What they may not know is that Stevenson credited his love of the South Seas to his visits and conversations with poet and travel writer Charles Warren Stoddard in Stoddard's curiosity-filled house on San Francisco's Rincon Hill.
When the two writers met, Stoddard had recently returned from a five-year ramble in Europe, was writing a weekly column for the San Francisco Chronicle, and lived in a faded Gothic mansion on Rincon Hill, a formerly-wealthy neighborhood south of Market.
Rincon Hill's glory days had begun to slide when the city flattened the sand dune at Second and Harrison and the houses began their slow slip into the resulting slot. The wealthy homeowners moved to other quarters, and those looking for cheap rent moved in. Stoddard described his ten-dollar-a-month mansion in his book, The Footprints of the Padres: "Every winter the rains beat upon it and drove through and through it, and undermined it, and made a mush of the rock and soil about it. Portions of real estate deposited themselves, pudding fashion, in the yawning abyss below."
He set out to sketch the city each morning, and one day discovered Rincon Hill, which he described as "the most San Francisco-ey part of San Francisco." On the first day he sketched, he saw "a youngish, good-looking fellow" watching him from a ground floor window. On the second day, the fellow nodded and Stevenson nodded back. On the third day, Stoddard invited Stevenson inside "with the impromptu cordiality of artists."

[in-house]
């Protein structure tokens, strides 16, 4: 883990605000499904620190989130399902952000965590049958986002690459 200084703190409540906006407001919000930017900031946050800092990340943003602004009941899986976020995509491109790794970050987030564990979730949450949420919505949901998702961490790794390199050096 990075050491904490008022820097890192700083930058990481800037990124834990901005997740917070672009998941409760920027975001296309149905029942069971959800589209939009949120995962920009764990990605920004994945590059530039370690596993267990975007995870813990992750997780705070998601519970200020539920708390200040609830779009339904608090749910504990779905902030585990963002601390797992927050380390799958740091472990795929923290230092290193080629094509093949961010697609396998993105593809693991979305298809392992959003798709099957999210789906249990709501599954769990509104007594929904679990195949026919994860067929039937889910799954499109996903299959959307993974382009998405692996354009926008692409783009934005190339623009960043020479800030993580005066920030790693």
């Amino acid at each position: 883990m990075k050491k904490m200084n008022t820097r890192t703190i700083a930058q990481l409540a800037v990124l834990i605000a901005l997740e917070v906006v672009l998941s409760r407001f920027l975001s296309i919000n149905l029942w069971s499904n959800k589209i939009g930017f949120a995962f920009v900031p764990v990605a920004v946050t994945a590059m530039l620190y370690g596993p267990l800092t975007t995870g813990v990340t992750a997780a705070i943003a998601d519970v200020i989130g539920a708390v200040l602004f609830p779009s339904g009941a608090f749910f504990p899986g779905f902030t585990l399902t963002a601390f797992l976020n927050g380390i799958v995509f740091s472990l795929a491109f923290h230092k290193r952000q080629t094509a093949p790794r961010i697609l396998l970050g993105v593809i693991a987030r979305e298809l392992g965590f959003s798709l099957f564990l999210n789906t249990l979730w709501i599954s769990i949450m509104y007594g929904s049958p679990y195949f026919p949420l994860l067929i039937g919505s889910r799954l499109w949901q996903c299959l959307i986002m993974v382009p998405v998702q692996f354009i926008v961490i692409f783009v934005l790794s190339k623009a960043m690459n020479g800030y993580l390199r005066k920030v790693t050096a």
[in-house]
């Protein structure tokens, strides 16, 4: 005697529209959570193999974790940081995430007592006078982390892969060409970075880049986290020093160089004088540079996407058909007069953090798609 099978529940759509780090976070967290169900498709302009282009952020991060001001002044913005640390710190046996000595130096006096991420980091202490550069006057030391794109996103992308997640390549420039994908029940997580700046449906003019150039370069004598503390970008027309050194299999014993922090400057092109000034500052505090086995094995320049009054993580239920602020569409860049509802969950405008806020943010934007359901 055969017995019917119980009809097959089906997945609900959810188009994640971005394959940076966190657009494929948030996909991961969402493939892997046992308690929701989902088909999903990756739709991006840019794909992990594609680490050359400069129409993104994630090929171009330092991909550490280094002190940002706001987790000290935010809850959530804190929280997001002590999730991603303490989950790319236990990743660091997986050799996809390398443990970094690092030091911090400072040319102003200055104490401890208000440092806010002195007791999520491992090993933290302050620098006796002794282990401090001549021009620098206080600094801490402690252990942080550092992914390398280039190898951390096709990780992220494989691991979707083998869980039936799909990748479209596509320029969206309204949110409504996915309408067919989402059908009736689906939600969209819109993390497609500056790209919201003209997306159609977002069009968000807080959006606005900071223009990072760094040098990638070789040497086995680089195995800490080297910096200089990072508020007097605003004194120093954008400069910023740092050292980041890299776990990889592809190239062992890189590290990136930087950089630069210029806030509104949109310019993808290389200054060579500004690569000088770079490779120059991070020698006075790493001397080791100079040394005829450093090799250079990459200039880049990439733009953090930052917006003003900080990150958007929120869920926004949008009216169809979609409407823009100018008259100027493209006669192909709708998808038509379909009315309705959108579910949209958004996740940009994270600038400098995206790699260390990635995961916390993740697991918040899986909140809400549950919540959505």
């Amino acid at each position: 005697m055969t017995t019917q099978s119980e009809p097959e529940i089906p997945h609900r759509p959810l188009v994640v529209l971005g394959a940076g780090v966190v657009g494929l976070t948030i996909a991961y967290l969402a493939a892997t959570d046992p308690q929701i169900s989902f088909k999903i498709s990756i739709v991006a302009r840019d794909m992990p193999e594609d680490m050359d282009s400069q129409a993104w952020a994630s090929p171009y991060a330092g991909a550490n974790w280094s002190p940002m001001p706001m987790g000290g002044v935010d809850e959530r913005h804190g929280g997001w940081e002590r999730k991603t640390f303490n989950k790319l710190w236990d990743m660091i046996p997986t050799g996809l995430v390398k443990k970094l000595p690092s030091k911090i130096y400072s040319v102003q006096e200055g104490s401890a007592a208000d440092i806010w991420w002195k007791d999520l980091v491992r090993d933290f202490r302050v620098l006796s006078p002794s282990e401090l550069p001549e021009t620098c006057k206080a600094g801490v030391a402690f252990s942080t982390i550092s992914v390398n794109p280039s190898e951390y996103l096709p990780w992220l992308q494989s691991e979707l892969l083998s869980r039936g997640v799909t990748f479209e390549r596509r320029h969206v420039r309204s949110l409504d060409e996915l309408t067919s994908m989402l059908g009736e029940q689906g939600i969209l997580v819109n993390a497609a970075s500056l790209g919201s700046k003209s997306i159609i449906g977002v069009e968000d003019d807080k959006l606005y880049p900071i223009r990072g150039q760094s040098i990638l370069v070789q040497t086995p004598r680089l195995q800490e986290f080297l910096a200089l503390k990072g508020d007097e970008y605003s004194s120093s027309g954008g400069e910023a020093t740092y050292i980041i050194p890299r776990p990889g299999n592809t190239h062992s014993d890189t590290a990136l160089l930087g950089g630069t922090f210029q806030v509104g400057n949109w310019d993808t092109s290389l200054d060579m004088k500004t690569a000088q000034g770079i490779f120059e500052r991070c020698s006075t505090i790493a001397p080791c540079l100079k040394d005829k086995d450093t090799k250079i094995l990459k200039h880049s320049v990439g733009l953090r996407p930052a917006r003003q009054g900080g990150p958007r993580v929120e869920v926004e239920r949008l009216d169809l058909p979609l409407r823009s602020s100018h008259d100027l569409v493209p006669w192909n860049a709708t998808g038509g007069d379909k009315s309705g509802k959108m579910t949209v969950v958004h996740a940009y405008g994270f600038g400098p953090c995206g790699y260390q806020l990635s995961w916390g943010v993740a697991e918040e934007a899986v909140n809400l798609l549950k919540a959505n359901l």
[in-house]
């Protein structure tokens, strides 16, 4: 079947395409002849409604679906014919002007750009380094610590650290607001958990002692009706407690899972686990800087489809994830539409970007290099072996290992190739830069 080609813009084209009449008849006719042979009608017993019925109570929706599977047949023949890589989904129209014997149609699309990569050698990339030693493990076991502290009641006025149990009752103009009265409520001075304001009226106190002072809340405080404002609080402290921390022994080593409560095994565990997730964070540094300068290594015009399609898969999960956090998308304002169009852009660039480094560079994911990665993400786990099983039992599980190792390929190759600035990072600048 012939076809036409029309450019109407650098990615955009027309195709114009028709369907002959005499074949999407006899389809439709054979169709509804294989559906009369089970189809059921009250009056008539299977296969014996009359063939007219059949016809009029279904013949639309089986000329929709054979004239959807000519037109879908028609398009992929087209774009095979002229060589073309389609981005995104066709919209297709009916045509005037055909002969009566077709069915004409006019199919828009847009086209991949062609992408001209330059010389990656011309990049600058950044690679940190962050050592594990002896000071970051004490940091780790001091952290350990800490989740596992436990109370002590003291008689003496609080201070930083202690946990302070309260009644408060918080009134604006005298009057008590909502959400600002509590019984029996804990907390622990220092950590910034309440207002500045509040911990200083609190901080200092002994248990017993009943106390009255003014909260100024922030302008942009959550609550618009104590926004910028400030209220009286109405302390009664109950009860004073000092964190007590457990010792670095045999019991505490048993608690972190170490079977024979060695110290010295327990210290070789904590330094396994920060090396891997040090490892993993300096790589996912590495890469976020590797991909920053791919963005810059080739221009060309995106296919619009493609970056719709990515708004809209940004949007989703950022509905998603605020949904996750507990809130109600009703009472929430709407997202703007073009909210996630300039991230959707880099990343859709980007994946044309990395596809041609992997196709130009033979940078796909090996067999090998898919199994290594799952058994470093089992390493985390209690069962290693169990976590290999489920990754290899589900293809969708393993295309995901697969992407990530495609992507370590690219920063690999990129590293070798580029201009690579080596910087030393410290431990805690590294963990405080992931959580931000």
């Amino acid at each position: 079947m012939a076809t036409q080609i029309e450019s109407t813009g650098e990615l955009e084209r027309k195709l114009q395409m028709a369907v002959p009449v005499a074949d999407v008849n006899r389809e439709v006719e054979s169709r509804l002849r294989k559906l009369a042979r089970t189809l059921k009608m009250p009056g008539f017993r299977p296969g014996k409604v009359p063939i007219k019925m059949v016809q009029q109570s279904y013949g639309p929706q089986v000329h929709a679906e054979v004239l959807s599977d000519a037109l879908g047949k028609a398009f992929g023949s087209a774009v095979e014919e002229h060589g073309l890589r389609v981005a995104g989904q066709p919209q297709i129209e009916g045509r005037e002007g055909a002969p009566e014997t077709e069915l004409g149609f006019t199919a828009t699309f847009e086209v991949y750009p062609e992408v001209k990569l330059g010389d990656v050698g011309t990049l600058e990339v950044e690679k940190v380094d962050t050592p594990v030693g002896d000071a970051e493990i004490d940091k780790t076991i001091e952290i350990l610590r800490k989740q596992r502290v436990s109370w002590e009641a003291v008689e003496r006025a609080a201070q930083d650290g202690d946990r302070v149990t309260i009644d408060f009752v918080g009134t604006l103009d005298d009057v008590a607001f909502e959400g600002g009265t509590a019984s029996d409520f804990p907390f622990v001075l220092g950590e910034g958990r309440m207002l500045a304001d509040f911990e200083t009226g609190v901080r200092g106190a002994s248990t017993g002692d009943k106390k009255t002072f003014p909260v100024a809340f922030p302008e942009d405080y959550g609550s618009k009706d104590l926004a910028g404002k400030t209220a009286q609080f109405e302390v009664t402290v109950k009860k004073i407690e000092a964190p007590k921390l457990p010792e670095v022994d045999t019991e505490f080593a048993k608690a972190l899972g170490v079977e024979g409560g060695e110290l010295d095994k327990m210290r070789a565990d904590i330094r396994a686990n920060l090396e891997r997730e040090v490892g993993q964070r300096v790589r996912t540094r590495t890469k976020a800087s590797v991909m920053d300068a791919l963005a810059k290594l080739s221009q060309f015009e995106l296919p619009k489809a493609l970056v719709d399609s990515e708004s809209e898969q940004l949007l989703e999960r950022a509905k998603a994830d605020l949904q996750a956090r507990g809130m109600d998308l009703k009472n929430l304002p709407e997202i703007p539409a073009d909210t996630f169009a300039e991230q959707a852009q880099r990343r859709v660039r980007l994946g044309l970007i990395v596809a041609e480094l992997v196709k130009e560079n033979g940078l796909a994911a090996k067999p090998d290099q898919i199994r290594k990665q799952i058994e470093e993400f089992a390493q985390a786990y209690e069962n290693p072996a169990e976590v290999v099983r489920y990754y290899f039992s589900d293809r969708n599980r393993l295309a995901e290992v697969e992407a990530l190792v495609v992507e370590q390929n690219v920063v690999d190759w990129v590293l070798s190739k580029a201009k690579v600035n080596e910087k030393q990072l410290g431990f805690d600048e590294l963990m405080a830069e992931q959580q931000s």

"There came to me a lean, lithe stranger," said Stoddard. "I knew him for a poet by his unshorn locks and his luminous eyes, the pallor of his face and his exquisitely sensitive hands."
Stevenson found Stoddard "lively and engaging," and was most impressed with the décor in Stoddard's parlor. "I sat presently in the midst of a museum of strange objects,—paddles and battle-clubs and baskets, rough-hewn stone images, ornaments of threaded shell, cocoanut bowls, snowy cocoanut plumes—evidences and examples of another earth, another climate, another race, and another (if ruder) culture."
Stevenson looked out the bay view window as Stoddard told stories of the tropics and showed his artifacts of adventure. Stoddard had traveled to Hawaii and Tahiti and written about his escapades for the Overland Monthly. He collected his tropical essays in South-Sea Idylls, a book that, according to Stoddard's biographer Roger Austen, characterized his coming out.
Sources: Genteel Pagan: The Double Life of Charles Warren Stoddard, Roger Austen; Ina Coolbrith: The Bittersweet Song of California's First Poet Laureate, Aleta George; and More San Francisco Memoirs, 1852-1899, The Ripening Years, Malcolm E. Barker, ed.